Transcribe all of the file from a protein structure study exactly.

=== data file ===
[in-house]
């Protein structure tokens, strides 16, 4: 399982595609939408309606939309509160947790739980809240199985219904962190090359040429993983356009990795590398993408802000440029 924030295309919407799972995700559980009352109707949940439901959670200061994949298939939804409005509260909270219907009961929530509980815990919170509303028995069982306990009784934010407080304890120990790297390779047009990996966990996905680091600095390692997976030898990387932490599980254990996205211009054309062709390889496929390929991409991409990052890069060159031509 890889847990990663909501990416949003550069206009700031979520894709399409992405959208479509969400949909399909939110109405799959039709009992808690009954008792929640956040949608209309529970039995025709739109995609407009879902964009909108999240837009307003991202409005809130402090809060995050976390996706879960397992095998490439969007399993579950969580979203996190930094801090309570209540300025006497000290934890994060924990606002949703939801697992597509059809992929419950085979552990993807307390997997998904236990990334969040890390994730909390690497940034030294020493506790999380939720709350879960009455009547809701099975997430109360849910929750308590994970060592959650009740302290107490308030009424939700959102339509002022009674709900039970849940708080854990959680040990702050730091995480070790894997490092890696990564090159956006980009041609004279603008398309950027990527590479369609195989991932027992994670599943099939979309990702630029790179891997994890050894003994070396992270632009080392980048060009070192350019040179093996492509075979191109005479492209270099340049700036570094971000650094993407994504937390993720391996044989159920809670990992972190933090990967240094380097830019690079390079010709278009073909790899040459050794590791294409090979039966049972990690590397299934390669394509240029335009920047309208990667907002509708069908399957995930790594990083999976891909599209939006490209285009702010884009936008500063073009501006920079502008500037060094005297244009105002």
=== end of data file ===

[in-house]
């Protein structure tokens, strides 16, 4: 399982595609939408309606939309509160947790739980809240199985219904962190090359040429993983356009990795590398993408802000440029 924030295309919407799972995700559980009352109707949940439901959670200061994949298939939804409005509260909270219907009961929530509980815990919170509303028995069982306990009784934010407080304890120990790297390779047009990996966990996905680091600095390692997976030898990387932490599980254990996205211009054309062709390889496929390929991409991409990052890069060159031509 890889847990990663909501990416949003550069206009700031979520894709399409992405959208479509969400949909399909939110109405799959039709009992808690009954008792929640956040949608209309529970039995025709739109995609407009879902964009909108999240837009307003991202409005809130402090809060995050976390996706879960397992095998490439969007399993579950969580979203996190930094801090309570209540300025006497000290934890994060924990606002949703939801697992597509059809992929419950085979552990993807307390997997998904236990990334969040890390994730909390690497940034030294020493506790999380939720709350879960009455009547809701099975997430109360849910929750308590994970060592959650009740302290107490308030009424939700959102339509002022009674709900039970849940708080854990959680040990702050730091995480070790894997490092890696990564090159956006980009041609004279603008398309950027990527590479369609195989991932027992994670599943099939979309990702630029790179891997994890050894003994070396992270632009080392980048060009070192350019040179093996492509075979191109005479492209270099340049700036570094971000650094993407994504937390993720391996044989159920809670990992972190933090990967240094380097830019690079390079010709278009073909790899040459050794590791294409090979039966049972990690590397299934390669394509240029335009920047309208990667907002509708069908399957995930790594990083999976891909599209939006490209285009702010884009936008500063073009501006920079502008500037060094005297244009105002």